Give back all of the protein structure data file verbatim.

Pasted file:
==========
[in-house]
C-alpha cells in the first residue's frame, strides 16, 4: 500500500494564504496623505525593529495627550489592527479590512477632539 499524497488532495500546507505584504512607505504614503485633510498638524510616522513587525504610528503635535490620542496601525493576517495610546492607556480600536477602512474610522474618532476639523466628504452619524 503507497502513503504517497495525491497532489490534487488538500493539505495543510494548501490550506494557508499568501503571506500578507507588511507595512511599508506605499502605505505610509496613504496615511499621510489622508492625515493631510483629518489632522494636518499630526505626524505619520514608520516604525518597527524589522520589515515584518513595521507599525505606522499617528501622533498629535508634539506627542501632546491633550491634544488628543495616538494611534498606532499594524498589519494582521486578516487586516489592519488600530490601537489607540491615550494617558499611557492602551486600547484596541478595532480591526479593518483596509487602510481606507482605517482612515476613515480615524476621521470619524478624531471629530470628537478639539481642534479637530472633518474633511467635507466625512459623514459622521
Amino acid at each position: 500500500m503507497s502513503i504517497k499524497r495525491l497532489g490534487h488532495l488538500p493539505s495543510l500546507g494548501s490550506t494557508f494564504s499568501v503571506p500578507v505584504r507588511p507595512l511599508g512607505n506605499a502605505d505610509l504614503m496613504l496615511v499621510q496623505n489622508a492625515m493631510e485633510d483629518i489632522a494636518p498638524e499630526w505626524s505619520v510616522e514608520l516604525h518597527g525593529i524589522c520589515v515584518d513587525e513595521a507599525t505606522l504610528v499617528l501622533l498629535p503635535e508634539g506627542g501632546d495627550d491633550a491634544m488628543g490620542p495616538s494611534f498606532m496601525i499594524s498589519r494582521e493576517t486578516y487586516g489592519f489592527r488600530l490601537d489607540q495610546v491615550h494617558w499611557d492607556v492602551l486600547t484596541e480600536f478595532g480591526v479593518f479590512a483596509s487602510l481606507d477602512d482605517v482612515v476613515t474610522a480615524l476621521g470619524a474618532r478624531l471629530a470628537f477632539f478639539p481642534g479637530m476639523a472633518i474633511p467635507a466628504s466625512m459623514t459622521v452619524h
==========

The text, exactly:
[in-house]
C-alpha cells in the first residue's frame, strides 16, 4: 500500500494564504496623505525593529495627550489592527479590512477632539 499524497488532495500546507505584504512607505504614503485633510498638524510616522513587525504610528503635535490620542496601525493576517495610546492607556480600536477602512474610522474618532476639523466628504452619524 503507497502513503504517497495525491497532489490534487488538500493539505495543510494548501490550506494557508499568501503571506500578507507588511507595512511599508506605499502605505505610509496613504496615511499621510489622508492625515493631510483629518489632522494636518499630526505626524505619520514608520516604525518597527524589522520589515515584518513595521507599525505606522499617528501622533498629535508634539506627542501632546491633550491634544488628543495616538494611534498606532499594524498589519494582521486578516487586516489592519488600530490601537489607540491615550494617558499611557492602551486600547484596541478595532480591526479593518483596509487602510481606507482605517482612515476613515480615524476621521470619524478624531471629530470628537478639539481642534479637530472633518474633511467635507466625512459623514459622521
Amino acid at each position: 500500500m503507497s502513503i504517497k499524497r495525491l497532489g490534487h488532495l488538500p493539505s495543510l500546507g494548501s490550506t494557508f494564504s499568501v503571506p500578507v505584504r507588511p507595512l511599508g512607505n506605499a502605505d505610509l504614503m496613504l496615511v499621510q496623505n489622508a492625515m493631510e485633510d483629518i489632522a494636518p498638524e499630526w505626524s505619520v510616522e514608520l516604525h518597527g525593529i524589522c520589515v515584518d513587525e513595521a507599525t505606522l504610528v499617528l501622533l498629535p503635535e508634539g506627542g501632546d495627550d491633550a491634544m488628543g490620542p495616538s494611534f498606532m496601525i499594524s498589519r494582521e493576517t486578516y487586516g489592519f489592527r488600530l490601537d489607540q495610546v491615550h494617558w499611557d492607556v492602551l486600547t484596541e480600536f478595532g480591526v479593518f479590512a483596509s487602510l481606507d477602512d482605517v482612515v476613515t474610522a480615524l476621521g470619524a474618532r478624531l471629530a470628537f477632539f478639539p481642534g479637530m476639523a472633518i474633511p467635507a466628504s466625512m459623514t459622521v452619524h